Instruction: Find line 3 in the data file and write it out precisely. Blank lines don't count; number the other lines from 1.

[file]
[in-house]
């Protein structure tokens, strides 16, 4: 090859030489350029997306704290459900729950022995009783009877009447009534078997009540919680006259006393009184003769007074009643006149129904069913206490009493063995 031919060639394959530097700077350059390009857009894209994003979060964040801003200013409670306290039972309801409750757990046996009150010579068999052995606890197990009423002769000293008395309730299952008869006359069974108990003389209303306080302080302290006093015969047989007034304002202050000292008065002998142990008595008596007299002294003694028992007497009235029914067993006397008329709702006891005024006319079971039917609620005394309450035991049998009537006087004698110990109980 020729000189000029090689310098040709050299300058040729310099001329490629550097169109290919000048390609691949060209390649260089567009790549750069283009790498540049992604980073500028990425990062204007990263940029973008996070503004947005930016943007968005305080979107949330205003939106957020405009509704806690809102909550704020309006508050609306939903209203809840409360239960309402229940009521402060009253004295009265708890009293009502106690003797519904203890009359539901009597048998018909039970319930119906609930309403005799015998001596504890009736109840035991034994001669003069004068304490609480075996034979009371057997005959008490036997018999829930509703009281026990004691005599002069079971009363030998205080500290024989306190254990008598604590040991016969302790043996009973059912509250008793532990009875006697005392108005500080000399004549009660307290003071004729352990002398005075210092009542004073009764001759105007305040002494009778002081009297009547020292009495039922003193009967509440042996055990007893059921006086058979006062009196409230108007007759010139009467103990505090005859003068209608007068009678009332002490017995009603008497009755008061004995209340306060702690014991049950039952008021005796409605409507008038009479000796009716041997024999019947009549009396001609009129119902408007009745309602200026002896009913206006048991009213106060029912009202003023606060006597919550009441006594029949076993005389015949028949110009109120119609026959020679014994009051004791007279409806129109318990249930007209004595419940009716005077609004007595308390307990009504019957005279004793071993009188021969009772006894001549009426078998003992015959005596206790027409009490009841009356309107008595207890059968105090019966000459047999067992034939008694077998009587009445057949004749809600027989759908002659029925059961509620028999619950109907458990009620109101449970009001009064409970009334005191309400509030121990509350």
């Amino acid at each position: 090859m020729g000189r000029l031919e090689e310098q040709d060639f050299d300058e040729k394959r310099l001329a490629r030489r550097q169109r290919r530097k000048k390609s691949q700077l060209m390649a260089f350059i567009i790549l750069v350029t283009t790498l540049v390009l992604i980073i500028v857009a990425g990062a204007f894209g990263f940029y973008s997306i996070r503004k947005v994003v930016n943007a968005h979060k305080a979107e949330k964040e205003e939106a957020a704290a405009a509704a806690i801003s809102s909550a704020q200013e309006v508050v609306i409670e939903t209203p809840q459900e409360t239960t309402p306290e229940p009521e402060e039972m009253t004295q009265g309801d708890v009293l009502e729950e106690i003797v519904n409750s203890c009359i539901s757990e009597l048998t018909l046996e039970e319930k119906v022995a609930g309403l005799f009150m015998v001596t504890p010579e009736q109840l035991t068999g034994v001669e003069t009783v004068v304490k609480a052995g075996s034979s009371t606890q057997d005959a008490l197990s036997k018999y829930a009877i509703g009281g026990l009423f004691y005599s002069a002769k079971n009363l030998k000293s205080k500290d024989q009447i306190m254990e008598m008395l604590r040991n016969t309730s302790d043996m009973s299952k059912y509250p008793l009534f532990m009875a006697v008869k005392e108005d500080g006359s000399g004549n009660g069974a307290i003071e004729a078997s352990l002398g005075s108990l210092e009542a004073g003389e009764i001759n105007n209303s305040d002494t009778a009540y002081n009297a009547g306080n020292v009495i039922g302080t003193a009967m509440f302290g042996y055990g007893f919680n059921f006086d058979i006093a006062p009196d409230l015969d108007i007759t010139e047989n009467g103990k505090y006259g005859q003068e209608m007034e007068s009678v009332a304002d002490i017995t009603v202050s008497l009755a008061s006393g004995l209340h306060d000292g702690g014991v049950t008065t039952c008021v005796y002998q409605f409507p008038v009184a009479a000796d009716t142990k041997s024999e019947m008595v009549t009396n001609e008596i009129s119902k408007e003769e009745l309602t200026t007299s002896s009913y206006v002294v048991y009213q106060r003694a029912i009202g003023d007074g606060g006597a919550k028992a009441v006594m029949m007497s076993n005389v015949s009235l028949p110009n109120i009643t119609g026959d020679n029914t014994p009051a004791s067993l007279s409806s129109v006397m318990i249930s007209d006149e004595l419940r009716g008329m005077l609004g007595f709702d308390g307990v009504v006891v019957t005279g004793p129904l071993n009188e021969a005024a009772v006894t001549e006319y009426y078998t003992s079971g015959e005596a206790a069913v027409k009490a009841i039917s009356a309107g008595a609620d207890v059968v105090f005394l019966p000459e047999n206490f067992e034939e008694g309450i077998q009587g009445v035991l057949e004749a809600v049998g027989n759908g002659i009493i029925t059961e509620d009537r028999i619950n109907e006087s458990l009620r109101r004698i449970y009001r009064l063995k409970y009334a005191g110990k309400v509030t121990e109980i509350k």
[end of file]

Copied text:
């Amino acid at each position: 090859m020729g000189r000029l031919e090689e310098q040709d060639f050299d300058e040729k394959r310099l001329a490629r030489r550097q169109r290919r530097k000048k390609s691949q700077l060209m390649a260089f350059i567009i790549l750069v350029t283009t790498l540049v390009l992604i980073i500028v857009a990425g990062a204007f894209g990263f940029y973008s997306i996070r503004k947005v994003v930016n943007a968005h979060k305080a979107e949330k964040e205003e939106a957020a704290a405009a509704a806690i801003s809102s909550a704020q200013e309006v508050v609306i409670e939903t209203p809840q459900e409360t239960t309402p306290e229940p009521e402060e039972m009253t004295q009265g309801d708890v009293l009502e729950e106690i003797v519904n409750s203890c009359i539901s757990e009597l048998t018909l046996e039970e319930k119906v022995a609930g309403l005799f009150m015998v001596t504890p010579e009736q109840l035991t068999g034994v001669e003069t009783v004068v304490k609480a052995g075996s034979s009371t606890q057997d005959a008490l197990s036997k018999y829930a009877i509703g009281g026990l009423f004691y005599s002069a002769k079971n009363l030998k000293s205080k500290d024989q009447i306190m254990e008598m008395l604590r040991n016969t309730s302790d043996m009973s299952k059912y509250p008793l009534f532990m009875a006697v008869k005392e108005d500080g006359s000399g004549n009660g069974a307290i003071e004729a078997s352990l002398g005075s108990l210092e009542a004073g003389e009764i001759n105007n209303s305040d002494t009778a009540y002081n009297a009547g306080n020292v009495i039922g302080t003193a009967m509440f302290g042996y055990g007893f919680n059921f006086d058979i006093a006062p009196d409230l015969d108007i007759t010139e047989n009467g103990k505090y006259g005859q003068e209608m007034e007068s009678v009332a304002d002490i017995t009603v202050s008497l009755a008061s006393g004995l209340h306060d000292g702690g014991v049950t008065t039952c008021v005796y002998q409605f409507p008038v009184a009479a000796d009716t142990k041997s024999e019947m008595v009549t009396n001609e008596i009129s119902k408007e003769e009745l309602t200026t007299s002896s009913y206006v002294v048991y009213q106060r003694a029912i009202g003023d007074g606060g006597a919550k028992a009441v006594m029949m007497s076993n005389v015949s009235l028949p110009n109120i009643t119609g026959d020679n029914t014994p009051a004791s067993l007279s409806s129109v006397m318990i249930s007209d006149e004595l419940r009716g008329m005077l609004g007595f709702d308390g307990v009504v006891v019957t005279g004793p129904l071993n009188e021969a005024a009772v006894t001549e006319y009426y078998t003992s079971g015959e005596a206790a069913v027409k009490a009841i039917s009356a309107g008595a609620d207890v059968v105090f005394l019966p000459e047999n206490f067992e034939e008694g309450i077998q009587g009445v035991l057949e004749a809600v049998g027989n759908g002659i009493i029925t059961e509620d009537r028999i619950n109907e006087s458990l009620r109101r004698i449970y009001r009064l063995k409970y009334a005191g110990k309400v509030t121990e109980i509350k």